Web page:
It was a simple story, only three paragraphs long, and the grotesque news was flattened by restrained wire service prose.
From Kalamazoo, Mich., came the report that the county prosecutor's office had brought charges of neglect against a mother. But this was not just another miserable entry into the log of everyday life. The baby, the alleged victim of emotional neglect was four months old. The mother, the alleged perpetrator of emotional neglect, was 12 years old.
Now does this begin to ring a bell, strike a chord? If not, let me -- straight forwardly, I promise -- refresh your memory.
A year ago, in May of 1981, this little girl was 11 and pregnant. She had been raped repeatedly by the man who lived with her, her mother and sister. She didn't tell anyone about the pregnency (perhaps she didn't know) until the and of July.
Finally she called the police and told a detective there that she didn't want to have a baby. She was, after all, just going into the fifth grade -- too young to be hired as a babysitter.
The girl's mother -- who would herself soon be charged with, of course, emotional neglect -- did not approve of abortion. The girl's father, an ex-convict who lost a custody battle for his daughters, wanted her to have an abortion. The pregnant girl reportedly vacillated between parents and principles. At 11, she was unable to make a mature decision about her body, life, future, fetus.
So the case went to court, to the court of Judge Donald Halstead. This is the judge who had signed a full-page Mother's Day ad in the newspaper written by an anti-abortion group.
These are, as I promised, the facts:
It took Halstead three weeks to make the girl a ward of court. It took him another month to rule that he wouldn't rule. He said that he didn't have the authority to order an abortion.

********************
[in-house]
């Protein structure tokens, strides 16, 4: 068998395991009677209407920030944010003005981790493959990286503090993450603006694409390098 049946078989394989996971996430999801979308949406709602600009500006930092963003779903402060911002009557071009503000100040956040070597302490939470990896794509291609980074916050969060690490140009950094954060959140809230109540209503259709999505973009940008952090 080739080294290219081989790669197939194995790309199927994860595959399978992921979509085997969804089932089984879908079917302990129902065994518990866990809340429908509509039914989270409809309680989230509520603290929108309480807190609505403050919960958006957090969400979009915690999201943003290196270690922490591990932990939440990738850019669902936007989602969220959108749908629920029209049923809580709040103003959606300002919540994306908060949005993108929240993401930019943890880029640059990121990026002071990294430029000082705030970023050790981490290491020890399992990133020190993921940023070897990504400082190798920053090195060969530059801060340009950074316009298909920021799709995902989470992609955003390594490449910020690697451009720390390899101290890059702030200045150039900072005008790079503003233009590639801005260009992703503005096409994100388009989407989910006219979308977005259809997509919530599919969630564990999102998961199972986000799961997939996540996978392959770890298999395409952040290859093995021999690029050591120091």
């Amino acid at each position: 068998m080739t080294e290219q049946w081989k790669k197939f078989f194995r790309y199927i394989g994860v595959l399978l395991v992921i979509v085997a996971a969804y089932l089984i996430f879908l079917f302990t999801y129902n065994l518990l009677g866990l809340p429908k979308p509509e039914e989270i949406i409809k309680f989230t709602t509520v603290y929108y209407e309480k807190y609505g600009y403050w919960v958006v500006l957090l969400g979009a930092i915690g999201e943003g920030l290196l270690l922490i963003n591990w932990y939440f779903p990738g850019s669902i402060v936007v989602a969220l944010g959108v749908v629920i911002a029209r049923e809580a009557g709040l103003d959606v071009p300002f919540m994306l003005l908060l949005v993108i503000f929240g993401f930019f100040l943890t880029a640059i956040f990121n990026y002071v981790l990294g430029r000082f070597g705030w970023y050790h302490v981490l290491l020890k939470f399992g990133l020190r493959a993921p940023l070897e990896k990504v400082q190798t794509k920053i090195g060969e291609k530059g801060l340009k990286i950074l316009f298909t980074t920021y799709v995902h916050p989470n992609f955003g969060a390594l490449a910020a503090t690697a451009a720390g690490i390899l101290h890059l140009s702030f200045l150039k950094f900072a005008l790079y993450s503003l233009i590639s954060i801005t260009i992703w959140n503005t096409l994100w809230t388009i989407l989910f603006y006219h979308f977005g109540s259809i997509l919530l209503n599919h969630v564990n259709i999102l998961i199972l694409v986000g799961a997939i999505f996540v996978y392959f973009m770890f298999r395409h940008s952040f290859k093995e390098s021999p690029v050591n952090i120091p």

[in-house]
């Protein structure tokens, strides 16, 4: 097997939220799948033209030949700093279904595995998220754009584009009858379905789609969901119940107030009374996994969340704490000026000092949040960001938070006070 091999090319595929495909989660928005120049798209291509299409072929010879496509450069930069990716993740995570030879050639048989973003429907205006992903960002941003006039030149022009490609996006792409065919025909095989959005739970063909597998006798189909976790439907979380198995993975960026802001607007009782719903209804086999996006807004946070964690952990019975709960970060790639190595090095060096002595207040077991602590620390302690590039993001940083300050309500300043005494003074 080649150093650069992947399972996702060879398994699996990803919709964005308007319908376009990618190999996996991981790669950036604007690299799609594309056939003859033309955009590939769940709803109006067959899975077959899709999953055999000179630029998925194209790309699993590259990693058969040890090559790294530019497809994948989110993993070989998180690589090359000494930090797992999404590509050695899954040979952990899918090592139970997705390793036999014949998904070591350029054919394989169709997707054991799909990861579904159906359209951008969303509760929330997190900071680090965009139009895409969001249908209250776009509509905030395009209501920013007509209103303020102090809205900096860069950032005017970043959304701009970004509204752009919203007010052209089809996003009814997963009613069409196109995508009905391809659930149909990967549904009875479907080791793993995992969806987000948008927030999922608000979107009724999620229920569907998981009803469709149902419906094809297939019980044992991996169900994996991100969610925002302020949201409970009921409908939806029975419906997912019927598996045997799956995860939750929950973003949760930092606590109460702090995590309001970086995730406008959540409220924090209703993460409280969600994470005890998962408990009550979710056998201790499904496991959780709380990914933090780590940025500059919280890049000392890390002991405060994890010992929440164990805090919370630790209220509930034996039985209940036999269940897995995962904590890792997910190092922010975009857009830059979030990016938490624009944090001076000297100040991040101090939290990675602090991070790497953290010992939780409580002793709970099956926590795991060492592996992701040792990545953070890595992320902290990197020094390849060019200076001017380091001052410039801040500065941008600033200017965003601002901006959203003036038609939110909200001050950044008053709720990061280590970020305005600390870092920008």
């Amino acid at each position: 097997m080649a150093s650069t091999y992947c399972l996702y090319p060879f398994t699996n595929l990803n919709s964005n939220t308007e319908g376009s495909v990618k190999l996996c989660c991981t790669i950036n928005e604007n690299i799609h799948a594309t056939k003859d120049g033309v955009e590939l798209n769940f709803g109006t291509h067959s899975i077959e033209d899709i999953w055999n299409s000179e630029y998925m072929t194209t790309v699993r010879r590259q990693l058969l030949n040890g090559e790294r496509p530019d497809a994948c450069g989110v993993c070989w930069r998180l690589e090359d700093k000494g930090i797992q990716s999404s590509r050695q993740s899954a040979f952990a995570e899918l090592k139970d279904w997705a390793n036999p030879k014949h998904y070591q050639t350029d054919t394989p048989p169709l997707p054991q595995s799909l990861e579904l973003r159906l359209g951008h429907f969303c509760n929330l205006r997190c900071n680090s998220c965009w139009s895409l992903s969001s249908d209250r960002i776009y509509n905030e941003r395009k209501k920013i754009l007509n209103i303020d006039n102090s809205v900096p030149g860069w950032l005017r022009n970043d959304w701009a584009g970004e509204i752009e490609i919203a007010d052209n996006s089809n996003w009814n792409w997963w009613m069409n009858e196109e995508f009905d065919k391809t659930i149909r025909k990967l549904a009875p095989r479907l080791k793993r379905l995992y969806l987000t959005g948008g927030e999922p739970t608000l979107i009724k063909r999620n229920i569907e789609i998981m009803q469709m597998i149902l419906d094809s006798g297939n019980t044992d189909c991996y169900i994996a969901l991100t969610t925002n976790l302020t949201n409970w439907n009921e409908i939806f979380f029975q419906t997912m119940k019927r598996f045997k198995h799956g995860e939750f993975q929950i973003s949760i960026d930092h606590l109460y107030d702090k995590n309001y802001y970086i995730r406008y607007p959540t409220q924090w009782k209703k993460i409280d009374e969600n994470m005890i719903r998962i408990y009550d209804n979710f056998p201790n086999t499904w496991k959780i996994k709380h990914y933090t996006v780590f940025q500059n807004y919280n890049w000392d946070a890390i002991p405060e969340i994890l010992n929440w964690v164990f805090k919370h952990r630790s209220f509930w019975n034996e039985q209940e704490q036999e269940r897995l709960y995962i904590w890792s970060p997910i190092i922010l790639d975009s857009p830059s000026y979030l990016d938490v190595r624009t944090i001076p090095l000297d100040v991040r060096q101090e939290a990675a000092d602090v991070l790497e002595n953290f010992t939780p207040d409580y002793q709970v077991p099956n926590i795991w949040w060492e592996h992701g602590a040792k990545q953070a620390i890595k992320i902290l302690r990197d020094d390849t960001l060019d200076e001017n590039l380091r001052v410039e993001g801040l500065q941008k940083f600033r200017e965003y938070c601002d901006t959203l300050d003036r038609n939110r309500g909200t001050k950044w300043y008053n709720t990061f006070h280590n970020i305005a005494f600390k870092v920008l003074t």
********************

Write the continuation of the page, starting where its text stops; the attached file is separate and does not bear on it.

By now, if you are counting, it was late September. The girl was over four months pregnant. No abortions are performed in Michigan beyond 24 weeks. But the case went next to a circuit court and finally to a federal court. It was the federal judge who in late October, ordered Halstead to decide. So he did.
The girl was now 23 weeks pregnant. The man who had delayed judgment proclaimed that she was too far along to have an abortion: "The medical risks attendant to an abortion pose serious medical concerns offsetting the wisdom of allowing the minor child to have the baby."
Did I deliver these facts coolly enough?
Of course, there were opinions, too. Barb Listing, the president of Right to Life of Michigan told the press back in the fall, "This ruling spares the young mother from the psychological trauma which would result from an abortion."
It has not been reported where this Ms. Listing was during the delivery on Feb. 6.
We don't know much about what happened to these people next. We know that the rapist is in jail. We know that the young mother and her infant were in foster care together until April. We know that they are now in separate foster homes.
And now we know that this girl is going back to court. There is "probable cause" for emotional neglect proceedings against her. Within the next month there will be a hearing to decide whether to permanently remove the baby from the custody of the mother.
Will the 12-year-old be found guilty of emotional neglect? Can a 12-year-old be guilty of not mothering? And can a 12-year-old mother? Am I getting too emotional? After all, this is the story of the girl who was "saved from the emotional trauma of abortion."
I have told this story not because I think it will change anyone's mind. I have heard all the rejoinders of the anti-abortion advocates: the sad saga of an 11-year-old doesn't justify the killing of the unborn; the baby may grow up to be Beethoven.
I have told it rather because this month a group of anti-abortion zealots tracked down another 11-year-old who had a scheduled abortion. They hounded the girl and her mother, yelling from balconies near their apartments and picketing the path to the hospital.
I have told it because some of the "right to lifers" consider the Kalamazoo story a victory. They consider the case closed, over, finished, when it has just been born.
I have told it finally because they have a right to know. Wait. Scratch that careful wording. They have the obligation to know.